New Delhi: The Supreme Court on May 2 dismissed a petition filed by activist Harsh Mander seeking recusal of Chief Justice of India Ranjan Gogoi from hearing his writ petition filed at the apex court drawing attention to the abject condition of foreigners kept in six jails in Assam.
Those detainees, said to be around 900, were declared foreigners by the special tribunals functioning in the state.
Mander’s case is being heard by a three-member bench comprising the CJI and Justices L. Nageshwar Rao and Sanjeev Khanna. However, after some observations made by the CJI in the last hearing on April 25, Mander has sought his recusal suggesting possible “bias” in the outcome of the case.
On May 2, refusing to recuse himself from hearing the case, Justice Gogoi instead removed the name of Mander from the petitioner’s list and replaced him with the Supreme Court Legal Services Authority and named lawyer Prashant Bhushan as the amicus curiae.
Bhushan, who was Mander’s counsel in the case, is said to have refused to move the petition seeking the CJI’s recusal from the case. Mander, who represented himself in the court on May 2, mentioned that he was no longer using the legal services of Bhushan in the case.
Giving reasons for seeking the CJI’s recusal from the case, Mander submitted to the court that he was “constrained” by the “oral remarks of the honourable chief justice in some hearings” which led “to the apprehension that my petition seeking humane treatment of the foreigners and alleged foreigners in detention camps and the ending of their indefinite detention, in accordance with their fundamental right to life under Article 21 of the constitution, appears to have been turned on its head by the honourable chief justice.”
Mander said, “He, by his remarks and observations in a series of hearings, appears to use the same petition instead to seek detention of tens of thousands of more persons in these detention centres, and the repatriation of deemed foreigners by the state of Assam without ensuring that the principle of rule of law and the international law principle of non-refoulement are adhered to.”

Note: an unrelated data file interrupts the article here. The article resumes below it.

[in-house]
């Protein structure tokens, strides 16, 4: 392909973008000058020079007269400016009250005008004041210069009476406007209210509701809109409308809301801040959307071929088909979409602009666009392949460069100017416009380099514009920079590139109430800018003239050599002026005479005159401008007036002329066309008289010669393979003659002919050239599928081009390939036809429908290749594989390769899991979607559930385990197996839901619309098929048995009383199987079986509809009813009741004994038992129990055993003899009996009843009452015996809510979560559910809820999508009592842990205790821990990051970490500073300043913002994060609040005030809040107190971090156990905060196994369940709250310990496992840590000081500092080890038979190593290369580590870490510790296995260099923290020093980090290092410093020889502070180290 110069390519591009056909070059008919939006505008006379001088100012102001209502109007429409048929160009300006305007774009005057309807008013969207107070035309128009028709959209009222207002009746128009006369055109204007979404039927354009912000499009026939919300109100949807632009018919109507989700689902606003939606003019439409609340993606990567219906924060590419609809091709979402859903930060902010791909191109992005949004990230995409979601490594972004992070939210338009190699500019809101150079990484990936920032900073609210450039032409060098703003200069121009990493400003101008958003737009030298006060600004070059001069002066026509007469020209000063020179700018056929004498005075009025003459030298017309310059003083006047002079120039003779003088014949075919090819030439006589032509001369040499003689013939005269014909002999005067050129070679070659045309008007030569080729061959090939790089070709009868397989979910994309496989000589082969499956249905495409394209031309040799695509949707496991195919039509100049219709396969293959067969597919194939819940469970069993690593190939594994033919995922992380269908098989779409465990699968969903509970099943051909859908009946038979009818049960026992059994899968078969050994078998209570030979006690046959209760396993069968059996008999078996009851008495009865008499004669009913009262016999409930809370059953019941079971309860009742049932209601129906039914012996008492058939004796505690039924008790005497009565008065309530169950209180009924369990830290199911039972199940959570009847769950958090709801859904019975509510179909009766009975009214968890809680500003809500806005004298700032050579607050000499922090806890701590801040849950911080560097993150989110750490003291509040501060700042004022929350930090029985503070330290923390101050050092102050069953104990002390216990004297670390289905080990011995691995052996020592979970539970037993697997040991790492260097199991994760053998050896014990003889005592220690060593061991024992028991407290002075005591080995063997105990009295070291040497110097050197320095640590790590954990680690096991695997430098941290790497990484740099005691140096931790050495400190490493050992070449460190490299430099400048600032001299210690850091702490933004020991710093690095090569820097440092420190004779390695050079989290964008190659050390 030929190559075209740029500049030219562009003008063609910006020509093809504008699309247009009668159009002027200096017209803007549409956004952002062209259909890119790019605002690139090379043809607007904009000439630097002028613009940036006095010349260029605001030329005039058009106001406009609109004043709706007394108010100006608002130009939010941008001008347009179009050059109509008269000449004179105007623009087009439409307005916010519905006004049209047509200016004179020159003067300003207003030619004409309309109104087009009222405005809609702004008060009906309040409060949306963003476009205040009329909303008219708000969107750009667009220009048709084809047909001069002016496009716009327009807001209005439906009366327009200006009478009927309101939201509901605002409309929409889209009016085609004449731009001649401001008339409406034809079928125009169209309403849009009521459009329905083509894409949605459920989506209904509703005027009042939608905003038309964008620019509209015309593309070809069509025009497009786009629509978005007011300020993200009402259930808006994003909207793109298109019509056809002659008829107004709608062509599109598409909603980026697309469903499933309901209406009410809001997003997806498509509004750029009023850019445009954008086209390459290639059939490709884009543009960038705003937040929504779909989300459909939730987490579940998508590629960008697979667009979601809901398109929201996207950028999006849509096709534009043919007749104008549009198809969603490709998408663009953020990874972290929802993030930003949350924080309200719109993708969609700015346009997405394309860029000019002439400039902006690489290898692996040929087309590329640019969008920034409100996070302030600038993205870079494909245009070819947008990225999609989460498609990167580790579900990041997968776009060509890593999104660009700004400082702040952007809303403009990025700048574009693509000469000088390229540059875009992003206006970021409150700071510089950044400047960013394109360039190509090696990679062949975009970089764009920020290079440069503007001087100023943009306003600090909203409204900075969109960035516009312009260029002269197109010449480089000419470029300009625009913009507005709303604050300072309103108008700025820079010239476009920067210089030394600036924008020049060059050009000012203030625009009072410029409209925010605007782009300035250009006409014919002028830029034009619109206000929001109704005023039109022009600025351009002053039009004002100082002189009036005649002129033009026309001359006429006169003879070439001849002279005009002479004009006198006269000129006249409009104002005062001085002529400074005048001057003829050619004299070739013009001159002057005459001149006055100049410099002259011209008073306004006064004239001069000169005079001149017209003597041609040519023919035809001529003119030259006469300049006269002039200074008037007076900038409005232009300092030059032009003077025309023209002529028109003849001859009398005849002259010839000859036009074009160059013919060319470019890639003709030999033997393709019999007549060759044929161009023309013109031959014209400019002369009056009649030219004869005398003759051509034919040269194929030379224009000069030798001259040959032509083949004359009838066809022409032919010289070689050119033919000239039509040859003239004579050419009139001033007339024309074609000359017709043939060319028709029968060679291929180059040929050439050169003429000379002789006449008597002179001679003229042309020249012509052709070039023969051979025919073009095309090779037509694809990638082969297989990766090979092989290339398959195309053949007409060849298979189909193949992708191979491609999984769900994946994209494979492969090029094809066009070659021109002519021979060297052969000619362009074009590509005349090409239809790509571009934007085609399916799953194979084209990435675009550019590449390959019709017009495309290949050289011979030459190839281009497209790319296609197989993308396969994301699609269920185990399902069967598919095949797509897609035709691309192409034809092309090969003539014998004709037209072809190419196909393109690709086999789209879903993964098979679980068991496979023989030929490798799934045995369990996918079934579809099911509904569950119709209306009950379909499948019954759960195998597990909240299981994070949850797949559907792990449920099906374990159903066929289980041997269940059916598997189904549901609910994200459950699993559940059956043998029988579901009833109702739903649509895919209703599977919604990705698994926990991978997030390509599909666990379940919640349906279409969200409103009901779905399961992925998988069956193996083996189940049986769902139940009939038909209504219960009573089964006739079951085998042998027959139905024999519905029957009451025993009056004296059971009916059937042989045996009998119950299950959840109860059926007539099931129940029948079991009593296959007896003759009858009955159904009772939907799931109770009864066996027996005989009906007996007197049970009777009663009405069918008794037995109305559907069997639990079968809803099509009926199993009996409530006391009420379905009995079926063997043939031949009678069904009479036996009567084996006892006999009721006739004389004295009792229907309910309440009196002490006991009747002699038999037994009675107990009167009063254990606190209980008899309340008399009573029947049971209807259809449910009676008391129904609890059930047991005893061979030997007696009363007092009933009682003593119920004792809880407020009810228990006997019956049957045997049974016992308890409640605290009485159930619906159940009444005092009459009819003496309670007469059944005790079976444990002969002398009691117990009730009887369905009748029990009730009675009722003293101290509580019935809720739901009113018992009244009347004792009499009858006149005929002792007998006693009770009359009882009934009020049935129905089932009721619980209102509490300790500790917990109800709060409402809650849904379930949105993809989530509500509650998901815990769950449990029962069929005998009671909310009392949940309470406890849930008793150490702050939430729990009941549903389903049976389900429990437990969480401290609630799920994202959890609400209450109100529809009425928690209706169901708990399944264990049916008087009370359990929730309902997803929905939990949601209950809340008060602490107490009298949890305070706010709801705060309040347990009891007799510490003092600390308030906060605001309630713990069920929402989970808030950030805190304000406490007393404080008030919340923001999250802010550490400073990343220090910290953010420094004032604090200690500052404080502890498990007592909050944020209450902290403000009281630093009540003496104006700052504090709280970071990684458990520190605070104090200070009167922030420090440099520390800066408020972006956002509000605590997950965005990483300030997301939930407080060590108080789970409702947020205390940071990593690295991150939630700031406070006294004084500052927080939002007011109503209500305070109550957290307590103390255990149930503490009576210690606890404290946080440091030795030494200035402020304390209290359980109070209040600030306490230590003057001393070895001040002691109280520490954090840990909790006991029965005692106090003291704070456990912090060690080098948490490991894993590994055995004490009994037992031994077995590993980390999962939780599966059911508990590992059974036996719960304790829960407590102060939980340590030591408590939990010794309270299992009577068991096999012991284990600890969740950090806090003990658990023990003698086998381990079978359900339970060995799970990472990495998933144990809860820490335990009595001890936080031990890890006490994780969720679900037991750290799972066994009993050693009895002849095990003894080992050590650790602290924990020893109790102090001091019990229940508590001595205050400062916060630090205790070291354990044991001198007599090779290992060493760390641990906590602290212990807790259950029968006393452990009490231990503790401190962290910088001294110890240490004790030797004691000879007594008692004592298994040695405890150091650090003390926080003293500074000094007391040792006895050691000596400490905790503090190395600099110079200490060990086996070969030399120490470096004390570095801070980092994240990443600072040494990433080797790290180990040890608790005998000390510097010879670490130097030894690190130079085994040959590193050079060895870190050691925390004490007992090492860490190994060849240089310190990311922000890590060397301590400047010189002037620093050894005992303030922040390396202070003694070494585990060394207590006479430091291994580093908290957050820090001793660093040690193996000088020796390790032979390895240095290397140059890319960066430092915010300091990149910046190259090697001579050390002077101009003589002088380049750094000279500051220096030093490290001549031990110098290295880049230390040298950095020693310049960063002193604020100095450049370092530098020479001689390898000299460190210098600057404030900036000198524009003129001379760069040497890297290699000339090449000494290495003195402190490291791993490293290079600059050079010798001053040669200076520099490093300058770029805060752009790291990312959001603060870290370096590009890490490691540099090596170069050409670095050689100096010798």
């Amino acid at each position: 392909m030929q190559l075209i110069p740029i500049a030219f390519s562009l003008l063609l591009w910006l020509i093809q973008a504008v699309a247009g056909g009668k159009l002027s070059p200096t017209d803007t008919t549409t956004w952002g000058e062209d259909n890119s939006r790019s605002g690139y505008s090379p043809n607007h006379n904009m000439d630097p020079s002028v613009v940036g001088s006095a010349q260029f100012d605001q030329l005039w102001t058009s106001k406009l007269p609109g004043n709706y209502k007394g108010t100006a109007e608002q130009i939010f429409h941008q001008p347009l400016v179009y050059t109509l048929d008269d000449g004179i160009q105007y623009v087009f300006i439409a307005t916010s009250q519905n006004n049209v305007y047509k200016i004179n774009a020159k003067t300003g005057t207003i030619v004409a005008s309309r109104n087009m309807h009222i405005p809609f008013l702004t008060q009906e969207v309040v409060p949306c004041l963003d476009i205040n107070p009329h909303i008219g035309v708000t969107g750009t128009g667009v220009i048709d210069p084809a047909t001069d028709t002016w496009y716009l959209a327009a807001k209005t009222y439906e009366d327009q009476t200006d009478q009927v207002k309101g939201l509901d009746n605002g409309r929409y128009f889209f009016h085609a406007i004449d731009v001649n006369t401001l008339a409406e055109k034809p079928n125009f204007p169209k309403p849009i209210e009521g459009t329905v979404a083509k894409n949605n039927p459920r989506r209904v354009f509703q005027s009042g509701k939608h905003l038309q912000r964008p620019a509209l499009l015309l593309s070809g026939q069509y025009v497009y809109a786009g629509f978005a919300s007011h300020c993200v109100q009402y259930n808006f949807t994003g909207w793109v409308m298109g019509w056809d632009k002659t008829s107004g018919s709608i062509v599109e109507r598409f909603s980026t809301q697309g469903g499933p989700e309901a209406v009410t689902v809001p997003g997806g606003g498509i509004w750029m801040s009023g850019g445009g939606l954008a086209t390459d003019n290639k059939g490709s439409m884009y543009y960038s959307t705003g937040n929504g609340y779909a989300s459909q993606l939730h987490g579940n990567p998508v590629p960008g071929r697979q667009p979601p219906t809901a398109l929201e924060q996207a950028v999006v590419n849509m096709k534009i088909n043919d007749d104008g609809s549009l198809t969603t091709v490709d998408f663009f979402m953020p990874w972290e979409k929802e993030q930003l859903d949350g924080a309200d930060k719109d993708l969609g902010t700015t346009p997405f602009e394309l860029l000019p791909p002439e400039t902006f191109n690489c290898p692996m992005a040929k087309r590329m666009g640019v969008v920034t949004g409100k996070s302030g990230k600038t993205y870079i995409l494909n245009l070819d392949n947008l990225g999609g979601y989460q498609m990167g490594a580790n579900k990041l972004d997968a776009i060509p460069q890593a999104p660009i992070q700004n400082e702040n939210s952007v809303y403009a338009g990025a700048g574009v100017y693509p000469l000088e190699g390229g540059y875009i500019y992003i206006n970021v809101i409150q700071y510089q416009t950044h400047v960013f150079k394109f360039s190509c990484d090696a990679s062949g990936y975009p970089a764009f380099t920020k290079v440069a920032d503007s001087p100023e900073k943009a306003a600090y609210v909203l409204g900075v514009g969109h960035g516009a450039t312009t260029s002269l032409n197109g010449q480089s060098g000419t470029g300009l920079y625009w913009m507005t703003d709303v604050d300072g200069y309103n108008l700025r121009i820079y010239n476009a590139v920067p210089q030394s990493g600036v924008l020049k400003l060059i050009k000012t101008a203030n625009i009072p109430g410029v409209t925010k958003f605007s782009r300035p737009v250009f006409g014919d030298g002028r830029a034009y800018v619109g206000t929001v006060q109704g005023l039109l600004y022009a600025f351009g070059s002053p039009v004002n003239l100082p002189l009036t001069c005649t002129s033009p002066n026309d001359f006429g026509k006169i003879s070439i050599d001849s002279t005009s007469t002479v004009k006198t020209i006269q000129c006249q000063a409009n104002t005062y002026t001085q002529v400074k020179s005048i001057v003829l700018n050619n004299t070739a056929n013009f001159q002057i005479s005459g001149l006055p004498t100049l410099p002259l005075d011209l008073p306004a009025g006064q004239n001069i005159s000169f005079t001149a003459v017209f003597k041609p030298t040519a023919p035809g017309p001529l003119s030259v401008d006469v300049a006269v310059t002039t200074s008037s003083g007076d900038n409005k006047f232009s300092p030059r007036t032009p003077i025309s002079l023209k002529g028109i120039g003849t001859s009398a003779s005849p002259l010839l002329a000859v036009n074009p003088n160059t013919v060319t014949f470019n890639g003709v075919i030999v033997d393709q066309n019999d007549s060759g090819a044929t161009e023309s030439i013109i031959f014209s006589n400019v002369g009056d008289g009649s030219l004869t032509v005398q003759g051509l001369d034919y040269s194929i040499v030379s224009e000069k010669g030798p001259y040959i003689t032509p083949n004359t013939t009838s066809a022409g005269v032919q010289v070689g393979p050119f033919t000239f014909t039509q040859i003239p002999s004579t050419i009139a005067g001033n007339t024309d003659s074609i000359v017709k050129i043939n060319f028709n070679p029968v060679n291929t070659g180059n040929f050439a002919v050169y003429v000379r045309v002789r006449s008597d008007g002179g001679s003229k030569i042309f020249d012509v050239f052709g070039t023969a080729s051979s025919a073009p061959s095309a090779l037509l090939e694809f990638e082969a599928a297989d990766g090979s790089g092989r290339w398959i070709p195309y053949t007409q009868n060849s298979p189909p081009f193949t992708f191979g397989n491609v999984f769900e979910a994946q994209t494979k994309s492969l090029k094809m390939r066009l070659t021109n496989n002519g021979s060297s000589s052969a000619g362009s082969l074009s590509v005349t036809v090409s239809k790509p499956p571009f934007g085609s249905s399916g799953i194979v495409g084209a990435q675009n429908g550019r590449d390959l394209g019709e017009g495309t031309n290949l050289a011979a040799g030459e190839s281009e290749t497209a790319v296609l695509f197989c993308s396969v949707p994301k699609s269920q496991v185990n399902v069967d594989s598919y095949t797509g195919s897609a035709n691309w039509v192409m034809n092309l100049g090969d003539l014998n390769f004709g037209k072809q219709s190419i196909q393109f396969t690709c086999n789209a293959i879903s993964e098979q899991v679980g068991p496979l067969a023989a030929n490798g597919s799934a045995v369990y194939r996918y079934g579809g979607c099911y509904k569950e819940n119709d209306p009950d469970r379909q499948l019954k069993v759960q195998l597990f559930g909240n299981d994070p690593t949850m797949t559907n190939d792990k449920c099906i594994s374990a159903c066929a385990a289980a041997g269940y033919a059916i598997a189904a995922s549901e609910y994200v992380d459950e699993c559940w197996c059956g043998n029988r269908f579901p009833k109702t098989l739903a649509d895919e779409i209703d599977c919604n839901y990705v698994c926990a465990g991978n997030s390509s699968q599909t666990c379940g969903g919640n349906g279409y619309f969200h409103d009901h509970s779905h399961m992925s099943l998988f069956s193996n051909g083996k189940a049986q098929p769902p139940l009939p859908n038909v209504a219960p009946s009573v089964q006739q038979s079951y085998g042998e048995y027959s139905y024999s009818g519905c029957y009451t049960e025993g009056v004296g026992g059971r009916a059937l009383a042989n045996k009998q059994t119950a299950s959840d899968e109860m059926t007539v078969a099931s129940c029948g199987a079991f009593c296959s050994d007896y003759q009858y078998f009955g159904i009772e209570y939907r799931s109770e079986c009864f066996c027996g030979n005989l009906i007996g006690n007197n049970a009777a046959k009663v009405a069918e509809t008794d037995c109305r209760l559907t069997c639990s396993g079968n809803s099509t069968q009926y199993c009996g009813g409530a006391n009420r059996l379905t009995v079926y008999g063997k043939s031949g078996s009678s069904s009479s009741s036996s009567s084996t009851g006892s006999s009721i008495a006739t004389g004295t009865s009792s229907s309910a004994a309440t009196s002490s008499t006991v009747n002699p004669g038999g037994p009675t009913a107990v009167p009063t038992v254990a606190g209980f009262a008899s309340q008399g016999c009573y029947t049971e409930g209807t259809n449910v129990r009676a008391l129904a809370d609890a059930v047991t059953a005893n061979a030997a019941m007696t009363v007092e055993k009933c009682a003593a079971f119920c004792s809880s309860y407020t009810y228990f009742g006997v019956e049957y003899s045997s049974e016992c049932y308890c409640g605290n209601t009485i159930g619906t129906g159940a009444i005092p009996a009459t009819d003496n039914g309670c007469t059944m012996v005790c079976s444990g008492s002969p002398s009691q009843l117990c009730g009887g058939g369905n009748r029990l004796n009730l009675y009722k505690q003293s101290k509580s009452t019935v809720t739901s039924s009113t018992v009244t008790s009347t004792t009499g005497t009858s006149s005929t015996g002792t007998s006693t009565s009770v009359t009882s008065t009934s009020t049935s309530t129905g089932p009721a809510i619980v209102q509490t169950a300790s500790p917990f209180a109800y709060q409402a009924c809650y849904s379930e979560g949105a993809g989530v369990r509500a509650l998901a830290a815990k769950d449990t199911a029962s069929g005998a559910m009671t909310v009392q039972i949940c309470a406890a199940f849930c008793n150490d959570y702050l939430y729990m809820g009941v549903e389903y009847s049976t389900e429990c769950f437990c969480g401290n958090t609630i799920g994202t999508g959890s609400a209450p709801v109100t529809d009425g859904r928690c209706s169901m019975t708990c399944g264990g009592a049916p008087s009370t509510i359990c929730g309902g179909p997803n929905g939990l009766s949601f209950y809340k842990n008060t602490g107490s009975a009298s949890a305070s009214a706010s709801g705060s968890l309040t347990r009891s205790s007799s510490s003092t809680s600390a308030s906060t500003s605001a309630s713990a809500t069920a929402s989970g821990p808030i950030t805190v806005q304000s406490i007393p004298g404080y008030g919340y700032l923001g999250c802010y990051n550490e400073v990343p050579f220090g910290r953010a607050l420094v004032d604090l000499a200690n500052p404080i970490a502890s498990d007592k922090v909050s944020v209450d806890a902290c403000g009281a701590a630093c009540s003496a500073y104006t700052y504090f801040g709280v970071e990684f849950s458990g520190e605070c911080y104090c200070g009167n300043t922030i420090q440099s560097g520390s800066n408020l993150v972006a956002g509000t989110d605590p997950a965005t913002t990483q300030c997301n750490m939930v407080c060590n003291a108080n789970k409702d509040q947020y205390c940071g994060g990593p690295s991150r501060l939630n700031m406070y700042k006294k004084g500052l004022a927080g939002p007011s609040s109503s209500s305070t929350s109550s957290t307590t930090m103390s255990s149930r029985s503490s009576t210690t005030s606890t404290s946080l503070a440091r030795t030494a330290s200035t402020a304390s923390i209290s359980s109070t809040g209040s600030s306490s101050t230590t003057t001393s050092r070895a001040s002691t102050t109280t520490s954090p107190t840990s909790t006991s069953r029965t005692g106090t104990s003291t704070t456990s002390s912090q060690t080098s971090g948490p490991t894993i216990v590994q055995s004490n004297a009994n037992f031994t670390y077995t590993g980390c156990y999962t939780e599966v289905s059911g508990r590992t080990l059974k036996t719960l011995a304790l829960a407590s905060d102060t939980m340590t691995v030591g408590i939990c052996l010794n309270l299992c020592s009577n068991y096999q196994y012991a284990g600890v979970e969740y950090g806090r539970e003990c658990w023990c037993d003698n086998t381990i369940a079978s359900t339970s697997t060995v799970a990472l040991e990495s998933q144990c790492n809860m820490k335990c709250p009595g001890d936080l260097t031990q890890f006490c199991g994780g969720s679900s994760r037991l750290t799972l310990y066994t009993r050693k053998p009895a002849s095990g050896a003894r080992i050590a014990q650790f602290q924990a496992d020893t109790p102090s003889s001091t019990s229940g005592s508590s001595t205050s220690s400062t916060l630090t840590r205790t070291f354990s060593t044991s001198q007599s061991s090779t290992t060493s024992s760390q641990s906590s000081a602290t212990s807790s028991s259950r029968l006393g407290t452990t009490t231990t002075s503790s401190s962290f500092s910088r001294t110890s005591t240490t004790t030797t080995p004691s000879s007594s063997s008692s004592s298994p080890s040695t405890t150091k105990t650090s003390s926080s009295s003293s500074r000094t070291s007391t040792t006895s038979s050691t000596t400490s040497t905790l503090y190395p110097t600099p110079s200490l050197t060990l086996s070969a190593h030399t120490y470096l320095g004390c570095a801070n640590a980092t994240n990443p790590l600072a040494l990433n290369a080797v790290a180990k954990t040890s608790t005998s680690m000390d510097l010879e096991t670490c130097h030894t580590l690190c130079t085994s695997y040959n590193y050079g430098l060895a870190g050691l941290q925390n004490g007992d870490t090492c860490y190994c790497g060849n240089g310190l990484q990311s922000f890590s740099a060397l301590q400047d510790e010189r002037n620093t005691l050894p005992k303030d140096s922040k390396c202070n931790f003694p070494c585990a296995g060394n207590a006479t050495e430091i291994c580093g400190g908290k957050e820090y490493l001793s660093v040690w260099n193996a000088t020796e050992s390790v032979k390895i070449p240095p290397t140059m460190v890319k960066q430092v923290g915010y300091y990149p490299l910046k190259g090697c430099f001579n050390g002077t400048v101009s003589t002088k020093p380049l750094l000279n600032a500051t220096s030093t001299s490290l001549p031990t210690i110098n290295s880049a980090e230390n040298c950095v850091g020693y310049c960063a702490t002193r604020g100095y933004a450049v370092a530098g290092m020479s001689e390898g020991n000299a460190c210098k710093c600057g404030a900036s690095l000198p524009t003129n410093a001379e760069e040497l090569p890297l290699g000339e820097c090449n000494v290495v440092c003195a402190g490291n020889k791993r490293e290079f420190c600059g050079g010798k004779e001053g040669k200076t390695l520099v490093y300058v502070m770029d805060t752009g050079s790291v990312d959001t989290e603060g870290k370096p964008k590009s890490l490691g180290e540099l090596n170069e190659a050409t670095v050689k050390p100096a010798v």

In the last hearing of the case this past April 25, Assam chief secretary Alok Kumar suggested conditional release of those detainees who have completed five years in custody. The CJI, however, severely castigated him and the state government for failing to deport the foreigners and instead violating the Constitution by undermining the legal procedure set up through the tribunals to detect foreigners in the state.
Referring to the chief secretary’s suggestion in an affidavit submitted to the court, Mander submitted to the court on May 2 that though the conditions he stated for the release of the detainees “were too onerous” as “the international law lays down maximum detention in these cases for six months”, the affidavit “still opened a small window of hope that the state for the first time was willing to even consider the release of these persons. But the honourable Justice Gogoi made a series of very troubling remarks as reported in the press.”
Countering Mander, the CJI reportedly said, “You have to learn to trust your judges. Observations are made by judges to test the case. What was said in course of debate in court cannot be implied as bias. How can you say the CJI pre-judged the matter?”
He also asked him, “What If we tell you have been set up by Assam government?” Mander replied, “I would simply say it is completely untrue.” The CJI said what was said in the debate was misinterpreted by Mander as the judge’s opinion.
Stating that “recusal is destruction of the institution (and) we will not allow anyone to disrupt the institution”, the CJI replaced Mander as the petitioner with the SC Legal Services Authority.